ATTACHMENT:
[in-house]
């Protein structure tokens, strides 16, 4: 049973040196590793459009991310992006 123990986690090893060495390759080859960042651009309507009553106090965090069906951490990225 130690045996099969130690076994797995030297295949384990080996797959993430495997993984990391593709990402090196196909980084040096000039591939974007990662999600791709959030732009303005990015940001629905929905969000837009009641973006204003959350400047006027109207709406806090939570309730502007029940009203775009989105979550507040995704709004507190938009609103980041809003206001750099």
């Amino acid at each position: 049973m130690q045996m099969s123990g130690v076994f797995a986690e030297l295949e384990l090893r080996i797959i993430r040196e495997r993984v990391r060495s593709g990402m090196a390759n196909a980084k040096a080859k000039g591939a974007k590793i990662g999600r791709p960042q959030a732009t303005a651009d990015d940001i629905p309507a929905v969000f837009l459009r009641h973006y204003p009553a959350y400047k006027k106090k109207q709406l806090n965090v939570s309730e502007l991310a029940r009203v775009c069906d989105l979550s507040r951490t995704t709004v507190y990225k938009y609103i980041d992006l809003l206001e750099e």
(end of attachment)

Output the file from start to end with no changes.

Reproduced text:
[in-house]
């Protein structure tokens, strides 16, 4: 049973040196590793459009991310992006 123990986690090893060495390759080859960042651009309507009553106090965090069906951490990225 130690045996099969130690076994797995030297295949384990080996797959993430495997993984990391593709990402090196196909980084040096000039591939974007990662999600791709959030732009303005990015940001629905929905969000837009009641973006204003959350400047006027109207709406806090939570309730502007029940009203775009989105979550507040995704709004507190938009609103980041809003206001750099």
């Amino acid at each position: 049973m130690q045996m099969s123990g130690v076994f797995a986690e030297l295949e384990l090893r080996i797959i993430r040196e495997r993984v990391r060495s593709g990402m090196a390759n196909a980084k040096a080859k000039g591939a974007k590793i990662g999600r791709p960042q959030a732009t303005a651009d990015d940001i629905p309507a929905v969000f837009l459009r009641h973006y204003p009553a959350y400047k006027k106090k109207q709406l806090n965090v939570s309730e502007l991310a029940r009203v775009c069906d989105l979550s507040r951490t995704t709004v507190y990225k938009y609103i980041d992006l809003l206001e750099e």